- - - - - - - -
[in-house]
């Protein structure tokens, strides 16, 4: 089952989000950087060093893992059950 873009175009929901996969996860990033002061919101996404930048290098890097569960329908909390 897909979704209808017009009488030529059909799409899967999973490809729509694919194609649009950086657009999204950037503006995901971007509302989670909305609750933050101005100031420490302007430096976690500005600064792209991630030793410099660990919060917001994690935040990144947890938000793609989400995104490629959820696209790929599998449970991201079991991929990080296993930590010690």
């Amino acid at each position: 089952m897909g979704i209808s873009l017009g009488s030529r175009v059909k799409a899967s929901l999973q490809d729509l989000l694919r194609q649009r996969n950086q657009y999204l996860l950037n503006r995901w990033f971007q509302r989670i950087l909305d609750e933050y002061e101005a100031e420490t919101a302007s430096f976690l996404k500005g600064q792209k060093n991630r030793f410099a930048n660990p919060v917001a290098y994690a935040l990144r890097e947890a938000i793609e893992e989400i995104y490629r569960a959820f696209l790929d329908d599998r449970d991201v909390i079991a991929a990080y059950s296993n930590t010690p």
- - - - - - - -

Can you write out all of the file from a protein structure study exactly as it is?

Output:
[in-house]
């Protein structure tokens, strides 16, 4: 089952989000950087060093893992059950 873009175009929901996969996860990033002061919101996404930048290098890097569960329908909390 897909979704209808017009009488030529059909799409899967999973490809729509694919194609649009950086657009999204950037503006995901971007509302989670909305609750933050101005100031420490302007430096976690500005600064792209991630030793410099660990919060917001994690935040990144947890938000793609989400995104490629959820696209790929599998449970991201079991991929990080296993930590010690």
């Amino acid at each position: 089952m897909g979704i209808s873009l017009g009488s030529r175009v059909k799409a899967s929901l999973q490809d729509l989000l694919r194609q649009r996969n950086q657009y999204l996860l950037n503006r995901w990033f971007q509302r989670i950087l909305d609750e933050y002061e101005a100031e420490t919101a302007s430096f976690l996404k500005g600064q792209k060093n991630r030793f410099a930048n660990p919060v917001a290098y994690a935040l990144r890097e947890a938000i793609e893992e989400i995104y490629r569960a959820f696209l790929d329908d599998r449970d991201v909390i079991a991929a990080y059950s296993n930590t010690p």